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Vara challenges Kaur’s lack of scientific citation on the claim that up-skirts in video games will result in real-life misogyny, deeming it just as flawed as journalist’s past attempts to push the claim video game violence caused real-life violence.
“Sexual [content], in fictional games, with fictional characters, does not cause misogyny,” Vara proclaims. “Looking up skirts is a comedic trope that’s been in anime and Japanese video games for a long time, and they even admit that at the beginning of the article! No matter how hard these people try and pretend and convince you it’s harmful, this isn’t real life, and it isn’t harmful to any real person.”
Along with doubting its erasure would prevent such incidents occurring in real life, Vara believes “it’s part of this larger plan to desexualize characters, which is part of the grand ‘modern-day’ message.” She notes a trend where remakes being censored are backed by publishers or developers citing a need to update the game for “modern audiences”— as Resident Evil 4 VR did.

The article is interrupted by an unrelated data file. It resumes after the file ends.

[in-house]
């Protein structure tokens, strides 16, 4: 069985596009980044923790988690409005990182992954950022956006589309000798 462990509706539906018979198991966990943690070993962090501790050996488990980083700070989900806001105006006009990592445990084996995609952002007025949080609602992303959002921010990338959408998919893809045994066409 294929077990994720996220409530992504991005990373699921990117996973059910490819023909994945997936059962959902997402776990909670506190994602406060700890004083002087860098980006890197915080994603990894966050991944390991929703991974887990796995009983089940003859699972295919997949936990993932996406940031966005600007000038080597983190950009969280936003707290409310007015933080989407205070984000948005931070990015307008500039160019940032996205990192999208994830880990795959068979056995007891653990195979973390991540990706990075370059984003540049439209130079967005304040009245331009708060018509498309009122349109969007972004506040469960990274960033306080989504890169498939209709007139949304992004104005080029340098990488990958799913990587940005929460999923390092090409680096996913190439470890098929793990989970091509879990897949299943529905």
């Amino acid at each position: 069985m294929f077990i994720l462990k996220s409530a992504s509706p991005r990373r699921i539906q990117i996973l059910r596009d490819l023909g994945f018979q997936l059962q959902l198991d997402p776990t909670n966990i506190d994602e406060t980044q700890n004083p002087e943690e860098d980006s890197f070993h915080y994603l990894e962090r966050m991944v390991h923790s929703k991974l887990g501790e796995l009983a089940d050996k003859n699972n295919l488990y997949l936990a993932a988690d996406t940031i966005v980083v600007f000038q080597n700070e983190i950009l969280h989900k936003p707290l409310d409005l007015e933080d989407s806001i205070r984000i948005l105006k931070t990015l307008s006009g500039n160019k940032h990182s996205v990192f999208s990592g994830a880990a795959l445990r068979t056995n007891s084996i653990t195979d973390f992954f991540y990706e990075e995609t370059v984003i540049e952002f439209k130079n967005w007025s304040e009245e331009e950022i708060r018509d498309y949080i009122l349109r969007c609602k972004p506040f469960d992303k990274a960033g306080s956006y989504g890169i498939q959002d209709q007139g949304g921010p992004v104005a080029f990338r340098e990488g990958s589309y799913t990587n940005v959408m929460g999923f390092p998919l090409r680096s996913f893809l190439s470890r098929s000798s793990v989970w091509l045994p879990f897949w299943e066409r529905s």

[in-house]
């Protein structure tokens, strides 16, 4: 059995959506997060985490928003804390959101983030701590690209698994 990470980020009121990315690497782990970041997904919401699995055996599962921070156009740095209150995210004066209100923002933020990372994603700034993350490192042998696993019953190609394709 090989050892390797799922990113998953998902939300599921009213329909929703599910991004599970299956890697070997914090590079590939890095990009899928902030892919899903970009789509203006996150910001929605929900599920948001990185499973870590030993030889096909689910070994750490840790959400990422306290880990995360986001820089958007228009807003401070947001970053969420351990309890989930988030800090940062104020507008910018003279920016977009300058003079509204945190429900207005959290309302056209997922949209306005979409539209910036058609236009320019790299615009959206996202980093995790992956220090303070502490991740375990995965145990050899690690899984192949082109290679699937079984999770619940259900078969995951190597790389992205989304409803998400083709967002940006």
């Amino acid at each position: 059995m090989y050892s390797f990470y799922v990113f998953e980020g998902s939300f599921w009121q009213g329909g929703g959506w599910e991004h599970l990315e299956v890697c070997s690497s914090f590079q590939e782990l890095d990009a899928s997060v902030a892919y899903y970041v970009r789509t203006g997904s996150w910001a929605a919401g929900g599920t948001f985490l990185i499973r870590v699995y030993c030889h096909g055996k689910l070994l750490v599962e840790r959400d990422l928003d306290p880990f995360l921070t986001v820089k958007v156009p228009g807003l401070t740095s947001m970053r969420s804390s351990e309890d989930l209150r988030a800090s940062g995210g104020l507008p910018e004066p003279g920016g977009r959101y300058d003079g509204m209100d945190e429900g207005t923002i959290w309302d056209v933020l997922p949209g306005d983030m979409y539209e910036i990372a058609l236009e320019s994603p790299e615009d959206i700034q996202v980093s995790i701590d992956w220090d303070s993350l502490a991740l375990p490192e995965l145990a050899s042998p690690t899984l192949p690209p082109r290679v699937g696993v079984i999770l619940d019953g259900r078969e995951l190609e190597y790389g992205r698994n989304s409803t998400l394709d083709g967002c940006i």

Vara also took a similar swipe at Henley’s article, brushing aside King’s as merely reiterating Kaur’s work. She opposes Henley’s editorial, avowing once again than the change is censorship, and noting that the game being a remake doesn’t justify it. She also mocks The Gamer finding objecting to fan-service over gore and violence, and their demands for female empowerment contradicted by puritan desires to “cover” women.